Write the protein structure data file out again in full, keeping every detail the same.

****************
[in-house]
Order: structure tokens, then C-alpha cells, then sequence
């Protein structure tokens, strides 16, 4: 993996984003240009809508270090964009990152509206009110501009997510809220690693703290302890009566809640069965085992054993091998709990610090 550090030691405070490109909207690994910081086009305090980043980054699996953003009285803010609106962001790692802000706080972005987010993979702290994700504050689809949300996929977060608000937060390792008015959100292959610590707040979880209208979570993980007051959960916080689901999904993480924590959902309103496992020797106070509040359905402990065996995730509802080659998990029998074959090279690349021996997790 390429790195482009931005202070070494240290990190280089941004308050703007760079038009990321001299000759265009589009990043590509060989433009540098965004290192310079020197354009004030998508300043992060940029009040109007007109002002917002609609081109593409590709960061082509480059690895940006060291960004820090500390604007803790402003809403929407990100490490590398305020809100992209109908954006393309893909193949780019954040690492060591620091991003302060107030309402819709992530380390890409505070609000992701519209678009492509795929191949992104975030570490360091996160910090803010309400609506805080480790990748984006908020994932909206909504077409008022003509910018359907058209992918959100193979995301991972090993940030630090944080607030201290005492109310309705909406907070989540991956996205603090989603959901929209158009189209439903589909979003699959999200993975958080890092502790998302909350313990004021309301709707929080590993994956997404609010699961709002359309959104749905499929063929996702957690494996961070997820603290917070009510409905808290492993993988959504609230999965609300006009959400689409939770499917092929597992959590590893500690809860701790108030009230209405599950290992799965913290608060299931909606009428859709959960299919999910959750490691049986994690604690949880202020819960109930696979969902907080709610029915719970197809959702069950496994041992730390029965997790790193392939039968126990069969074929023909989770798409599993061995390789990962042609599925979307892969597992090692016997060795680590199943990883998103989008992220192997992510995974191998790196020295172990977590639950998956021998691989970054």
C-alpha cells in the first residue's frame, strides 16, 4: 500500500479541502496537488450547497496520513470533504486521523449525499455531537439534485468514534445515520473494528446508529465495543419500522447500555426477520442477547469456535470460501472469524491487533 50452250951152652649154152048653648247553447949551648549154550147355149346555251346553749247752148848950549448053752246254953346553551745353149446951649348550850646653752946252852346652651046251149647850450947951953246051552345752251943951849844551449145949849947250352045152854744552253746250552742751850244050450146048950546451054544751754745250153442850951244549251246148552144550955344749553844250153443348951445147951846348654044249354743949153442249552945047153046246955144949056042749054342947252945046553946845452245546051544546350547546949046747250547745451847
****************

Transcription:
[in-house]
Order: structure tokens, then C-alpha cells, then sequence
């Protein structure tokens, strides 16, 4: 993996984003240009809508270090964009990152509206009110501009997510809220690693703290302890009566809640069965085992054993091998709990610090 550090030691405070490109909207690994910081086009305090980043980054699996953003009285803010609106962001790692802000706080972005987010993979702290994700504050689809949300996929977060608000937060390792008015959100292959610590707040979880209208979570993980007051959960916080689901999904993480924590959902309103496992020797106070509040359905402990065996995730509802080659998990029998074959090279690349021996997790 390429790195482009931005202070070494240290990190280089941004308050703007760079038009990321001299000759265009589009990043590509060989433009540098965004290192310079020197354009004030998508300043992060940029009040109007007109002002917002609609081109593409590709960061082509480059690895940006060291960004820090500390604007803790402003809403929407990100490490590398305020809100992209109908954006393309893909193949780019954040690492060591620091991003302060107030309402819709992530380390890409505070609000992701519209678009492509795929191949992104975030570490360091996160910090803010309400609506805080480790990748984006908020994932909206909504077409008022003509910018359907058209992918959100193979995301991972090993940030630090944080607030201290005492109310309705909406907070989540991956996205603090989603959901929209158009189209439903589909979003699959999200993975958080890092502790998302909350313990004021309301709707929080590993994956997404609010699961709002359309959104749905499929063929996702957690494996961070997820603290917070009510409905808290492993993988959504609230999965609300006009959400689409939770499917092929597992959590590893500690809860701790108030009230209405599950290992799965913290608060299931909606009428859709959960299919999910959750490691049986994690604690949880202020819960109930696979969902907080709610029915719970197809959702069950496994041992730390029965997790790193392939039968126990069969074929023909989770798409599993061995390789990962042609599925979307892969597992090692016997060795680590199943990883998103989008992220192997992510995974191998790196020295172990977590639950998956021998691989970054």
C-alpha cells in the first residue's frame, strides 16, 4: 500500500479541502496537488450547497496520513470533504486521523449525499455531537439534485468514534445515520473494528446508529465495543419500522447500555426477520442477547469456535470460501472469524491487533 50452250951152652649154152048653648247553447949551648549154550147355149346555251346553749247752148848950549448053752246254953346553551745353149446951649348550850646653752946252852346652651046251149647850450947951953246051552345752251943951849844551449145949849947250352045152854744552253746250552742751850244050450146048950546451054544751754745250153442850951244549251246148552144550955344749553844250153443348951445147951846348654044249354743949153442249552945047153046246955144949056042749054342947252945046553946845452245546051544546350547546949046747250547745451847